'Like what? Those people who were left behind on the Great Barrier Reef? The British couple?'

'Yeah, I guess so.'

'I'd just swim sidestroke.'

'And then what?'

'Someone would rescue me.' He raises one eyebrow at her how she hates. 'It was suicide anyway, those two,' she says.

'Oh yeah?'

She's picking at her nail polish. 'Stop being such a weirdo.' She leans over and dries her hair with the towel. When she comes back up it's haywire.

'Come on,' he says, 'let's get breakfast.'

Over his bacon and eggs he thinks about how one day he will be too old to swim. He looks at the skin on his arms, wrinkled, sunspots, his father's arms. 'Not that far off,' he says under his breath.

'Pardon?' she says, spoonful of granola halfway to her mouth.

'Nothing.'

 

THE GIRL, ELEANOR, had long hair, a fine gold chain around her neck, a medallion shining in her cleavage. Both of them leant against the bar. She was wearing a man's shirt, open at the neck, a worn puffy vest over the top. He hid behind his empty beer glass. She looked up at him. He was too tall. He could see right down to the edge of the lace of her bra. His face flushed.

'I know you,' she said. She grasped the money in her hand like a kid would. 'You're one of them.' She nodded to his table, the huddle of men, their backs to the rest of the pub. He didn't know what to say. She didn't give him time. 'How can you do it? How can you live with yourself?' She spat the words at him. Words formed in his mouth, but they couldn't get past his lips. He coughed.

She ordered a whisky. Downed it and grimaced, looking up at him. But she was so angry she began to cry. 'Fuck,' she said, 'fuck it.' Swung away and stalked away from him, and at the pub door a howling southerly took her as she stepped outside. His arm was resting on a sodden beer mat on the bar top.

'You gunna order something?' the barman said, his own face red from drink. An alcoholic nose with its map of red veins taking centre place.

'Whisky.'

He saw her at the lake, same girl. It took days to hike up there. He'd stepped out of the helicopter, ironed shirt. He'd bought a parka but it was new as green wood.

She took a photo of him, standing there by the edge. Camera slung back over her shoulder, she approached. She came so close her eyes were shiny with lake. He couldn't decide if they were blue or brown, or what.

'Hello,' she said.

'Hi.'

They both looked out at the water. Her friends were on the beach now too. Men in hand-knitted jumpers, long hair that framed rakish faces. They were better looking than him.

'Barry,' she said. His boss was there beside him.

'Eleanor.'

She smiled at him. Her teeth were uneven at the front; it pulled her face off centre then back again. She took a photo of the both of them.

'You're not supposed to be up here,' said Barry.

'The rules change so quickly, I can't keep track,' she said. Barry coughed. Patrick decided her eyes were blue. 'We're going to have some tea, you boys want to join?'

'No thanks love,' Barry said. 'You can keep your tea.'

'Suit yourself,' and she gave them another smile. He thought it just for him. Wide and open as summer sky. He felt breathless. She walked away from them, her hiking boots making a soft shushing sound on the pebbles.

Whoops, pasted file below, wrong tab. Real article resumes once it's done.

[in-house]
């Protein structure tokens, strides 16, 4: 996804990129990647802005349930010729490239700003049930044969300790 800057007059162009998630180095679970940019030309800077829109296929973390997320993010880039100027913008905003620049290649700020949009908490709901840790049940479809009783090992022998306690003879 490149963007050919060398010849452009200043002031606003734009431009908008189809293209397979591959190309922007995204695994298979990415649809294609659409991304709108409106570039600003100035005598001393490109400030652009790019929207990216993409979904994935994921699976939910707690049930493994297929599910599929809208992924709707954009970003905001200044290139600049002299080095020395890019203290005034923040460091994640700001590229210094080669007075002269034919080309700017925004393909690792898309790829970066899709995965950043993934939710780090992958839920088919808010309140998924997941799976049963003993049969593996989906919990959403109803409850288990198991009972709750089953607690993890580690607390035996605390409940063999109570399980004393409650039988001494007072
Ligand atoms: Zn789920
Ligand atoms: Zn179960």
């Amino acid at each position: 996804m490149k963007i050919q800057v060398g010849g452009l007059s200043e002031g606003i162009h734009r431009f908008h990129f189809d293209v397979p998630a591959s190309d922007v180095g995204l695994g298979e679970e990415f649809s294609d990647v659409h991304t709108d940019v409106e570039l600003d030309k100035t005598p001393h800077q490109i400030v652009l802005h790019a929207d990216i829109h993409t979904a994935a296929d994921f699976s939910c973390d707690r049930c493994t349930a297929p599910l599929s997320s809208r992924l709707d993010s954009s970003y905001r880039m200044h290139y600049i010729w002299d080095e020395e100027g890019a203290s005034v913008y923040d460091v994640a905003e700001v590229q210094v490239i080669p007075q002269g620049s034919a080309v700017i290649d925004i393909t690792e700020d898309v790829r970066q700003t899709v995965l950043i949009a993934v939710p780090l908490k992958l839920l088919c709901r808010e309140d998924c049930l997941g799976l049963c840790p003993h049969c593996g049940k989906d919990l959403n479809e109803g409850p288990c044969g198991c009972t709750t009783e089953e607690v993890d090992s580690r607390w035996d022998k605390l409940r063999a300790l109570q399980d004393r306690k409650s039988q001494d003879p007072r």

'Little witch,' said Barry, 'don't let her get under your skin.' Patrick looked at Barry's worn face. His eyebrow hairs were long and curled up and away. It gave him the look of a possum.

The men had out a little stove and were boiling water. 'She'll get you in your gut, that one.'

Barry was right. He was sick with it.

'Come on, we got work to do.' Barry slapped him so hard on the back he stumbled forward and his right boot dipped into the water. The ripple of it crept out and eventually what was left of it broke against the cliffs on the other side.

 

'TO BE RUINED so young, so early in your career,' Eleanor said. She was naked. She had her legs around him, her hands firmly on his chest, her breasts pushed together and nipples pointing. When he didn't respond she pulled on his chest hair, teasing. 'Ruined,' she said again, tasting the word in her mouth. He tried to fling her off, but she clung to him. She grabbed his arms, feeling his muscles tense under her palms.

'I'll show you ruination.' He flipped her under him and kissed her mouth, their teeth clanging together.

Afterwards he hurt. Sitting on the edge of the bed he surveyed his wounds. She was curled around his back. Where their skin touched it was hot, sweated. He shifted a little and she pulled him closer.

From the bed he could see the mountain; it changed colour throughout the day, sometimes golden, sometimes emerging from the cloud a brooding blue.

'Isn't it beautiful?' she said.

'Yeah.'

'You know, you're not the only thing that's going to be ruined.'

'Shush, I know.'

She stood up, leant against the window and the afternoon light lit her up. He could see all the fine hairs on her face. When she walked to the bathroom she left two handprints and a circle of breath on the glass.

'I don't know why you're fucking me,' he called after her.

'Because I want to ruin you,' she called back. He heard her turn the shower on and felt cold. Out the window, the mountain was black.

 

OF COURSE EVERYONE knew. If you took a piss in that town, half the town knew what colour it was and the other half were already on to predicting what time the next piss'd be.